Skip to main content

Gun control is not a cultural battle

By Daniel Webster
December 14, 2013 -- Updated 1502 GMT (2302 HKT)
Police officers walk on a rooftop at the Washington Navy Yard on Monday, September 16, after a <a href='http://www.cnn.com/2013/09/16/us/dc-navy-yard-gunshots/index.html'>shooting rampage</a> in the nation's capital. At least 12 people and suspect Aaron Alexis were killed, according to authorities. Police officers walk on a rooftop at the Washington Navy Yard on Monday, September 16, after a shooting rampage in the nation's capital. At least 12 people and suspect Aaron Alexis were killed, according to authorities.
HIDE CAPTION
Worst mass shootings in U.S.
Worst mass shootings in the U.S.
Worst mass shootings in the U.S.
Worst mass shootings in the U.S.
Worst mass shootings in the U.S.
Worst mass shootings in the U.S.
Worst mass shootings in the U.S.
Worst mass shootings in the U.S.
Worst mass shootings in the U.S.
Worst mass shootings in the U.S.
Worst mass shootings in the U.S.
Worst mass shootings in the U.S.
Worst mass shootings in the U.S.
Worst mass shootings in the U.S.
<<
<
1
2
3
4
5
6
7
8
9
10
11
12
13
14
>
>>
STORY HIGHLIGHTS
  • On the eve of Newtown massacre anniversary, there's a school shooting in Colorado
  • Daniel Webster: Lax gun laws allow dangerous people easy access to guns
  • He says we must stop treating this as a cultural battle; it is a public safety problem
  • Webster: Even gun owners and NRA members support background checks

Editor's note: Daniel Webster is director of the Johns Hopkins Center for Gun Policy and Research and professor of health policy and management at the Johns Hopkins Bloomberg School of Public Health.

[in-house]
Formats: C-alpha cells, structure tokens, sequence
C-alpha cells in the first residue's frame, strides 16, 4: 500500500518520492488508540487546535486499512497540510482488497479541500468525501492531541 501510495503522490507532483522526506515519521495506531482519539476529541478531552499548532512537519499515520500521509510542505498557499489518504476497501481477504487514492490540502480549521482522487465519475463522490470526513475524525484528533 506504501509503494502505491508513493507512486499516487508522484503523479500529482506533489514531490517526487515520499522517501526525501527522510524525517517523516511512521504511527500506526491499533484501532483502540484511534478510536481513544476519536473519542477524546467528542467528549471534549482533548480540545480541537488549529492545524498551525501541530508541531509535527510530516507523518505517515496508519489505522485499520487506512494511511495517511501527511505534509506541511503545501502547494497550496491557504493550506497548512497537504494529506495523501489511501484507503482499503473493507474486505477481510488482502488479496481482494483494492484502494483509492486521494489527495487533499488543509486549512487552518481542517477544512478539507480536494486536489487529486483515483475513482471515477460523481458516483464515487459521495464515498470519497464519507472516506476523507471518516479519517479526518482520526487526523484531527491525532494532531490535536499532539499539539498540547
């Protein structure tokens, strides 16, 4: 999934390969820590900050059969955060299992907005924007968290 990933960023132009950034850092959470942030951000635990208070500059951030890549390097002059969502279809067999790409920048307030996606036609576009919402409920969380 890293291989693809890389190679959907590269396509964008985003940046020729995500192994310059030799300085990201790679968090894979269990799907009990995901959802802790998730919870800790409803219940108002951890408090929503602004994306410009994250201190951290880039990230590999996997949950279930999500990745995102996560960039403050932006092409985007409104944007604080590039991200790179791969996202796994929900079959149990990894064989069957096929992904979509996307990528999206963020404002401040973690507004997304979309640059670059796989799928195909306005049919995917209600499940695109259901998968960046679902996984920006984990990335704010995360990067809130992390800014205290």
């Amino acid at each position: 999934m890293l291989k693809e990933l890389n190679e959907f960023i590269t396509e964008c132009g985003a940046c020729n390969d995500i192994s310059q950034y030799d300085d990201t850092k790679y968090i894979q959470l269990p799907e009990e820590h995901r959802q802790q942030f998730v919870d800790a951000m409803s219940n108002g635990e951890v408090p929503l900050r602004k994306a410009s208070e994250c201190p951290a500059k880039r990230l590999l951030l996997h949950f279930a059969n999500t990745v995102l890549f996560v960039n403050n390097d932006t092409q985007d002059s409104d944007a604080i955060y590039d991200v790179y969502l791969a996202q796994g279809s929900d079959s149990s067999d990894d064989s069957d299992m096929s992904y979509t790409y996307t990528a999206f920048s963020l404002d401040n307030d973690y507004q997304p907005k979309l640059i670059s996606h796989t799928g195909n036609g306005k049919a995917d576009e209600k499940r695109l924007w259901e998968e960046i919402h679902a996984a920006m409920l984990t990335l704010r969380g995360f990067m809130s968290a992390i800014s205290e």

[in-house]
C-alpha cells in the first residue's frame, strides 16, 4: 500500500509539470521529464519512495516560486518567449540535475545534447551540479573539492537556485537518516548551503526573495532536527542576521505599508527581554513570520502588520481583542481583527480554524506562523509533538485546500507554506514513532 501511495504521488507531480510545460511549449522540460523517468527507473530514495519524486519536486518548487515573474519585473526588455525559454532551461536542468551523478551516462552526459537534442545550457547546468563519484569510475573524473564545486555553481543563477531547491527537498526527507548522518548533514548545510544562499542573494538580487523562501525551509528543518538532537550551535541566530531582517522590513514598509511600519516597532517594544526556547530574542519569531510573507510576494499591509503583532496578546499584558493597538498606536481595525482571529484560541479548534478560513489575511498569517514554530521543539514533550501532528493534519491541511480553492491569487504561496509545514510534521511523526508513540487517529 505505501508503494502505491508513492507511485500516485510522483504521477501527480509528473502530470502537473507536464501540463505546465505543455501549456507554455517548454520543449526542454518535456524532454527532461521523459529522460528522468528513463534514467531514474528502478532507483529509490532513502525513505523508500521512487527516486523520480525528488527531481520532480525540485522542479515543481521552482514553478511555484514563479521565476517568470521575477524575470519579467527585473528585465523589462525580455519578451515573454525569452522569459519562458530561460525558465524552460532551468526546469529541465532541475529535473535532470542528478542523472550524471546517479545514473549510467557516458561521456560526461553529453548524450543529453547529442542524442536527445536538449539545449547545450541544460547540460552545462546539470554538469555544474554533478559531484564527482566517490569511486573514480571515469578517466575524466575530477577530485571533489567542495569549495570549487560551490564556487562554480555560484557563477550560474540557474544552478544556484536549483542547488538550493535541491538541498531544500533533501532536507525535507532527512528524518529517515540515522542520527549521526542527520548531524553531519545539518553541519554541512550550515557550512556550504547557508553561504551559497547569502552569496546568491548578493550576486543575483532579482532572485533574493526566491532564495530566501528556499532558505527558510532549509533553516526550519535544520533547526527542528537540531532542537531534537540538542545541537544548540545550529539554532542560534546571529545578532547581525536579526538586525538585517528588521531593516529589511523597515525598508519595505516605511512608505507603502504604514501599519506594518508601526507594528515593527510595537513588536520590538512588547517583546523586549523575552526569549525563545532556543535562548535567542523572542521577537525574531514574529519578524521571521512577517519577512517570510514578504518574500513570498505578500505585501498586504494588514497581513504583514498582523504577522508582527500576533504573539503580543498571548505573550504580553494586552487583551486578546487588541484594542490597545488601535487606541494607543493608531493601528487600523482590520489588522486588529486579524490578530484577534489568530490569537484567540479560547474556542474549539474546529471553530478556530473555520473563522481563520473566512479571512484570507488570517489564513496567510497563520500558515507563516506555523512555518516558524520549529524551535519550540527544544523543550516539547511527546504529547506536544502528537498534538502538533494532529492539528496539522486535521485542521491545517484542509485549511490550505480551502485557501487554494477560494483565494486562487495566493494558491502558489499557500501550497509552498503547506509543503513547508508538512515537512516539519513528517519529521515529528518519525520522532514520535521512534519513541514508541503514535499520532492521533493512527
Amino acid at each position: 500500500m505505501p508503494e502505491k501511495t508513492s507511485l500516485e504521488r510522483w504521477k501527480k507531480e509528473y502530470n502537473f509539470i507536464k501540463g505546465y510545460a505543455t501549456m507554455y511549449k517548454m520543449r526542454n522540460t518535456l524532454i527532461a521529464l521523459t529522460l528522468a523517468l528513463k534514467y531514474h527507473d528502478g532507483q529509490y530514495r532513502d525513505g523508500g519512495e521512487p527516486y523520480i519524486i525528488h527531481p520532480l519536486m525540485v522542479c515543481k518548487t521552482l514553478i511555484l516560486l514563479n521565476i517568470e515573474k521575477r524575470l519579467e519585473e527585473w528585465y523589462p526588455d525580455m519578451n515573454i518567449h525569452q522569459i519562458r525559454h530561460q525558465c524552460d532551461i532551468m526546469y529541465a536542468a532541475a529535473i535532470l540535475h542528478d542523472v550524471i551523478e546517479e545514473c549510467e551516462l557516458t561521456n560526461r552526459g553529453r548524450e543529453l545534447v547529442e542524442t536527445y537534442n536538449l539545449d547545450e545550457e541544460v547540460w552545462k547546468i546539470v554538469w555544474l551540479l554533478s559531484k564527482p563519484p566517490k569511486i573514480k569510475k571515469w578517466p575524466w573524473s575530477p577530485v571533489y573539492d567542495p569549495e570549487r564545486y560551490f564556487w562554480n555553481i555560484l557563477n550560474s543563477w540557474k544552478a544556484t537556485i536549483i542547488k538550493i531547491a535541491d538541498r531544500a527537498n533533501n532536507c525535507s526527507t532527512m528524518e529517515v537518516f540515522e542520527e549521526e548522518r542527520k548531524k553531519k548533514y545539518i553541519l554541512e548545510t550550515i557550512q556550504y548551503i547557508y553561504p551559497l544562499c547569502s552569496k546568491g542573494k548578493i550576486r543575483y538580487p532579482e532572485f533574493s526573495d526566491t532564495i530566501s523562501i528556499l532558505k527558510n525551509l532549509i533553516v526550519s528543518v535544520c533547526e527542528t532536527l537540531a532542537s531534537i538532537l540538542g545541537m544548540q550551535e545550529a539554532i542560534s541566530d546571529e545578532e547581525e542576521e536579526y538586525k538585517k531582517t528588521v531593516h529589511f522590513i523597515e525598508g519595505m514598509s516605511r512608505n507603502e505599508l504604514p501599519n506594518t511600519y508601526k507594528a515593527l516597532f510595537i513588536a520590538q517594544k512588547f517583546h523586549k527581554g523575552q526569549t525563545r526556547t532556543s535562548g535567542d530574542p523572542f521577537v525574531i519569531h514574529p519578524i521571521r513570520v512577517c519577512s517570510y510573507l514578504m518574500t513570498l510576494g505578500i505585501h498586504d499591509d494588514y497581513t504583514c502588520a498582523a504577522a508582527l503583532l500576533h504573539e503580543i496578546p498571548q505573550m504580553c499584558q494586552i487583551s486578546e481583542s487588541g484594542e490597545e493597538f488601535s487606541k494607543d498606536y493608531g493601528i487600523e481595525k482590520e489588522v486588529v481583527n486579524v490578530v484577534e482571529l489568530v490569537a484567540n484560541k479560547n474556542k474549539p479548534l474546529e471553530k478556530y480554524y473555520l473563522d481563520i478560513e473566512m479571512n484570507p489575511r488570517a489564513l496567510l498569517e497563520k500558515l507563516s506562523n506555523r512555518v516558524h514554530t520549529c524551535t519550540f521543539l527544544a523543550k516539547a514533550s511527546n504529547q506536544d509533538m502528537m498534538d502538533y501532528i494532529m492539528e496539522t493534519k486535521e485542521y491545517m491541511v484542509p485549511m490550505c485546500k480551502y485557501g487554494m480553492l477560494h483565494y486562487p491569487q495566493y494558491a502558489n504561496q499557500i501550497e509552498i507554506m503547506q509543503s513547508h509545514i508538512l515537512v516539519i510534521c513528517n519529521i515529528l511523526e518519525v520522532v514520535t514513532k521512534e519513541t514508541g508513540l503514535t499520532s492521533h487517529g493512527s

(CNN) -- On the eve of the anniversary of the tragic massacre at Sandy Hook Elementary School in Connecticut, yet another shooting broke out Friday -- this time in a high school in the suburbs of Denver. A few people were reported injured, so far, while the gunman took his own life, police said. And once again, an American community reels -- bewildered that such violence could occur among its young people.

While the vast majority of youth murdered in the U.S. are gunned down in the street, school shootings that are rare in other countries occur far too frequently in America.

The U.S. does not have unusually high rates of crime, violent behavior or mental illness compared with other high-income countries; but our rate of homicide with firearms is nearly 20 times higher. Lax gun laws that allow dangerous people easy access to guns plays an important role in this disparity.

Daniel W. Webster
Daniel W. Webster

There was reason to believe that Congress would be forced to put public safety interests ahead of the special interests of the gun lobby after 20 young children and six adults were gunned down at Sandy Hook Elementary School a year ago.

Public opinion surveys showed near unanimous support for expanding background checks and broad support for other measures to keep guns out of the wrong hands. Grass roots movements including parents and faith-based groups mobilized to advocate for stronger gun laws.

For the most part, Congress once again caved to the gun lobby.

However, 15 states plus the District of Columbia, accounting for roughly 44% of the U.S. population, strengthened their gun laws in 2013. Eight of these states, including Colorado, Delaware and Illinois, made fairly substantial changes by enacting background-check requirements for all handgun sales. Maryland adopted a licensing system for handgun purchasers and stronger regulation of gun dealers. California, Connecticut and Maryland expanded firearm prohibitions for high-risk individuals.

Student: We heard a bang, then two more